- Second-hand tobacco smoke
- Day care
- Sinus infections
- Throat infections
- Formula feeding
- Usually treated on an outpatient basis except for infants under 2 years of age with high fever.
- If not too sick, use Auralgan drops (eases the pain) and Tylenol (pain and fever) by mouth, and observe closely for the first 2-3 days.
- If symptoms persist for more than 48-72 hours, or the patient is sick, consider antibiotics.
- Antibiotics such as Amoxicillin are given by mouth for up to 10 days (or until the bacterium is identified).
- If there are 3 or more OM's in 6 months, or 4 or more in one year, then antibiotics may be needed for up to 6 months.
- In cases where there is persistent
fluid (Effusion) in the middle ear without bacteria (consider Allergy), antibiotics do not help, and Antihistamines (Claritin) or decongestants such as entex can be tried.
- In allergic OM, where medications do not help, one may consider consulting with an allergy doctor.
- In cases where middle ear effusion is present for more than 4 months in both ears, or more than 6 months in one ear, or, if hearing is affected (greater than 25 decibel loss), surgery may need to be done.
- Recurrent bacterial OM (more than 2-3) while on antibiotics may also benefit from surgery.
- An ENT (ears, nose, throat) doctor will perform all necessary surgeries.
- Surgeries include drainage of the
middle ear fluid via a tiny tube (tympanostomy tube).
- The tube may be placed for days, weeks, months, or in some cases, permanently.
- A good diet that is full of vegetables, fruits, fish, and low in animal products (beef, pork, etc.) and fats may help to prevent future infections.
- Try breast-feeding your baby
- Stop smoking, especially around your children and animals.
- Children with PE tubes (see below) can also be treated with antibiotic eardrops, at times.
- If untreated, the pressure in the ear
becomes so high that the eardrum often bursts, and the fluid in the middle ear drains out through the hole created. These holes usually close on their own without further complications.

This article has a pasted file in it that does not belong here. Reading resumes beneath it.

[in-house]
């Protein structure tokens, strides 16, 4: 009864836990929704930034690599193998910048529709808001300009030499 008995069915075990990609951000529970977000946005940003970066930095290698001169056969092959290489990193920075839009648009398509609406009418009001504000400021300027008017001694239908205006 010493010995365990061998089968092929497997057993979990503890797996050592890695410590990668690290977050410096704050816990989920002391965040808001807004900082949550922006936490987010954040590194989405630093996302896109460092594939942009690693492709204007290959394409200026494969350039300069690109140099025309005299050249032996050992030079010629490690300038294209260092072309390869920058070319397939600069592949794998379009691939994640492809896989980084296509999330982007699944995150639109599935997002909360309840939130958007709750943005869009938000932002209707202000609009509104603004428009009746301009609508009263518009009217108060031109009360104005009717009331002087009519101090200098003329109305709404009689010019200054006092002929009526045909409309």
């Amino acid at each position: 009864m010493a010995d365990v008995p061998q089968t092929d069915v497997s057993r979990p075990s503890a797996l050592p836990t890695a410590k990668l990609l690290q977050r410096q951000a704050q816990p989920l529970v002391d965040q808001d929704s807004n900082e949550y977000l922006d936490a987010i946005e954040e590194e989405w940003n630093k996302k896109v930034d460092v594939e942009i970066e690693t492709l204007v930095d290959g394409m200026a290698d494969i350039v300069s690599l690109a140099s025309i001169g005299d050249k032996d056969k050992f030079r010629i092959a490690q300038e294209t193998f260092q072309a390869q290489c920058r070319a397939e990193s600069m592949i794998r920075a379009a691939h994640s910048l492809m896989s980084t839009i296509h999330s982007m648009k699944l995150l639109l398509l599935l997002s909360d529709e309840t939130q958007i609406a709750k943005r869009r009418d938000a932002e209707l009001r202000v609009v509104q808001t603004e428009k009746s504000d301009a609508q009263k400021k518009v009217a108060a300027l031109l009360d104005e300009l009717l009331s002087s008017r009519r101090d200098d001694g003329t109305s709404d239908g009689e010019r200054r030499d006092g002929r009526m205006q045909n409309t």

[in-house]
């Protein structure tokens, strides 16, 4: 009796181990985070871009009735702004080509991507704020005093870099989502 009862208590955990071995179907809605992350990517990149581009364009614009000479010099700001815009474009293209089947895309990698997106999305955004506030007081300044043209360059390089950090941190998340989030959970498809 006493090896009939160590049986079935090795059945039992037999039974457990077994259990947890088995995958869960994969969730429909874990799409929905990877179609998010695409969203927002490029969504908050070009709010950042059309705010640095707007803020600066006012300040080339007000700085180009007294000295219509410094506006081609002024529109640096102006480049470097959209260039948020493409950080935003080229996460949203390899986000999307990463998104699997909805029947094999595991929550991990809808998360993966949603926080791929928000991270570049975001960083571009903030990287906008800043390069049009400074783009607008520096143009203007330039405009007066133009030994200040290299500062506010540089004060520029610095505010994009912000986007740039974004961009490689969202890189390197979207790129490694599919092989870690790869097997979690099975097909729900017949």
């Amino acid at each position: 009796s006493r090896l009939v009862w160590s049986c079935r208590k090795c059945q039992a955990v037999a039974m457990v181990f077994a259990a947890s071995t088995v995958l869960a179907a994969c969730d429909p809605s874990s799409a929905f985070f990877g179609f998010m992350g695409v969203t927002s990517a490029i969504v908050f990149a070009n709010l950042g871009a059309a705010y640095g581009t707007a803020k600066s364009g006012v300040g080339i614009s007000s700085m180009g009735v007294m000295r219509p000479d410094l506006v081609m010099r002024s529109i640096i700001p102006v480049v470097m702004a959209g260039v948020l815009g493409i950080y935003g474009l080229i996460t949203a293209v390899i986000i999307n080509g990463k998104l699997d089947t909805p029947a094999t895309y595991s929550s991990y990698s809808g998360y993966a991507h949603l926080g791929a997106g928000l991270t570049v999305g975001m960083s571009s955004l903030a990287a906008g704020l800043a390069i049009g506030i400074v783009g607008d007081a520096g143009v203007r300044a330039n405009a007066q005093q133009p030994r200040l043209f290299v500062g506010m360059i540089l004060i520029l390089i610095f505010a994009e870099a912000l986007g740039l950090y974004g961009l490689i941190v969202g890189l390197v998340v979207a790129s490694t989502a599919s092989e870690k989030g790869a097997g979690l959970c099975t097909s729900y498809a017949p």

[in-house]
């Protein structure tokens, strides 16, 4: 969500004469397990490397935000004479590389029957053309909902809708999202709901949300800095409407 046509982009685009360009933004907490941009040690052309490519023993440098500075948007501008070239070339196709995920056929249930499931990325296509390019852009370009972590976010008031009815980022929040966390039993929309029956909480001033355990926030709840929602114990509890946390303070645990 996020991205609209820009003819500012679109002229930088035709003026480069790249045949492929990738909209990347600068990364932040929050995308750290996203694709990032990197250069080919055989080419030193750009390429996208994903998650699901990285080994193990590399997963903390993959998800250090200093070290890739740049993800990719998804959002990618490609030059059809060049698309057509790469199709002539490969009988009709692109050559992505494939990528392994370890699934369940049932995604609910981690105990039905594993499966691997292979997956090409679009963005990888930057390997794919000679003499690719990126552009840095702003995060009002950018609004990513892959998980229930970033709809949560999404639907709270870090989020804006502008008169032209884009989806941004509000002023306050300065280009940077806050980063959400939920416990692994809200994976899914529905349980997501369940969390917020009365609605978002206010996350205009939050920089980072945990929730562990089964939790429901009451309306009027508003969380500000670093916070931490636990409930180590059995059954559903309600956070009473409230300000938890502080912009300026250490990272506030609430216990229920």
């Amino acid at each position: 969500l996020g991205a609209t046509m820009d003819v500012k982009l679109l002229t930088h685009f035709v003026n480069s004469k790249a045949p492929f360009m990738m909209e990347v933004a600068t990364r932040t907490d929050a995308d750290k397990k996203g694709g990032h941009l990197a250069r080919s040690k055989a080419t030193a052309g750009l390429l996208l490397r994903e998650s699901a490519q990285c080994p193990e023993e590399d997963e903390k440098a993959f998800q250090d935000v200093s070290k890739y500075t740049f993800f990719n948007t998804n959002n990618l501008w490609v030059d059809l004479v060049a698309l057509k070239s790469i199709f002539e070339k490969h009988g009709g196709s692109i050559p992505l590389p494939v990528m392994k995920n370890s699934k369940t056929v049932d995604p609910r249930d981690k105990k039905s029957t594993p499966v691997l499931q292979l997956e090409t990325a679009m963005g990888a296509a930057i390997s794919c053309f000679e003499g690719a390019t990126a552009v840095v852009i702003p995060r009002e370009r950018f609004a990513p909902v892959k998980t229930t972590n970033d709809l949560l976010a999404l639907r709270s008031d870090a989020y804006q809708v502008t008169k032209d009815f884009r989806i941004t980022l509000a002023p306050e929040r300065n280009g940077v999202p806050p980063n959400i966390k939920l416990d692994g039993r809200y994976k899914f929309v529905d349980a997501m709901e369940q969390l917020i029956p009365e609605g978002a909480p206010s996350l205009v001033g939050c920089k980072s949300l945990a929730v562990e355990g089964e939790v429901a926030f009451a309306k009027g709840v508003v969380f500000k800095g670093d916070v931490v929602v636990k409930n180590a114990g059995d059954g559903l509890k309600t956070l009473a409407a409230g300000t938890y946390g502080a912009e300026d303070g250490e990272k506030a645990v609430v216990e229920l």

- Multiple ear infections, and infections that do not completely resolve, can result in damage to the middle ear and impair hearing. This also affects speech development, because children have difficulty hearing how others talk.
- In rare cases, an untreated infection can spread to the bones of the skull, sinuses, or the brain.
Contact your pediatrician and have your child see him/her as soon as possible.
- A new vaccine called "Prevnar"
helps prevent some recurrent ear infections, but it does not
prevent all ear infections.
- In children with a history of multiple ear infections,
other therapies may be indicated.
- Some children may respond to long-term (6 months) use of
low-dose of antibiotics to decrease likelihood of future
- Others may benefit from a consultation with an Ear,
Nose, and Throat specialist (ENT, or otolaryngologist).
These surgeons may place tubes in the eardrums to prevent
- The tubes are called "pressure
equalization tubes," or "PE Tubes."
- These prevent the
buildup of Fluid in the middle ear that allows an
infection to develop.
- PE tubes can remain in the
eardrum for several years, although most fall out in 6 to 12
months. The hole in which the tube is placed should close by
itself without any problems, alter the tube falls
- Jaw or tooth pain can radiate to the ear
- TMJ is the joint next to the ear that helps us with chewing
- Arthritis and other diseases can affect it and cause pain near the ear.